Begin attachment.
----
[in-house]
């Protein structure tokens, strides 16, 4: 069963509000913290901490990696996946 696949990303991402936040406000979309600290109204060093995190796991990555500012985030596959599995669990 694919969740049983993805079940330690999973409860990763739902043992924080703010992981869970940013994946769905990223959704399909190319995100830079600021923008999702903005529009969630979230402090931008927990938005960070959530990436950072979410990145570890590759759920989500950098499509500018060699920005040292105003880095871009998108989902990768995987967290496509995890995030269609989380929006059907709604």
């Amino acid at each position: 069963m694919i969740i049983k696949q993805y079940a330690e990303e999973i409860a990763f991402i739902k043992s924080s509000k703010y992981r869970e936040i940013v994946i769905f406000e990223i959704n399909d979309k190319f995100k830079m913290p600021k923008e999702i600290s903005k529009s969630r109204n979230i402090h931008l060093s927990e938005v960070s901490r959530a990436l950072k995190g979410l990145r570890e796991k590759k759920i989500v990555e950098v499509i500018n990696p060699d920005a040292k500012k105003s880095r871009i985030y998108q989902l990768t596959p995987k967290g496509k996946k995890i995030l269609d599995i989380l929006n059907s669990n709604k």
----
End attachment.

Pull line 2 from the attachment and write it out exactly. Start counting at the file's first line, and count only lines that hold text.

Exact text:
């Protein structure tokens, strides 16, 4: 069963509000913290901490990696996946 696949990303991402936040406000979309600290109204060093995190796991990555500012985030596959599995669990 694919969740049983993805079940330690999973409860990763739902043992924080703010992981869970940013994946769905990223959704399909190319995100830079600021923008999702903005529009969630979230402090931008927990938005960070959530990436950072979410990145570890590759759920989500950098499509500018060699920005040292105003880095871009998108989902990768995987967290496509995890995030269609989380929006059907709604």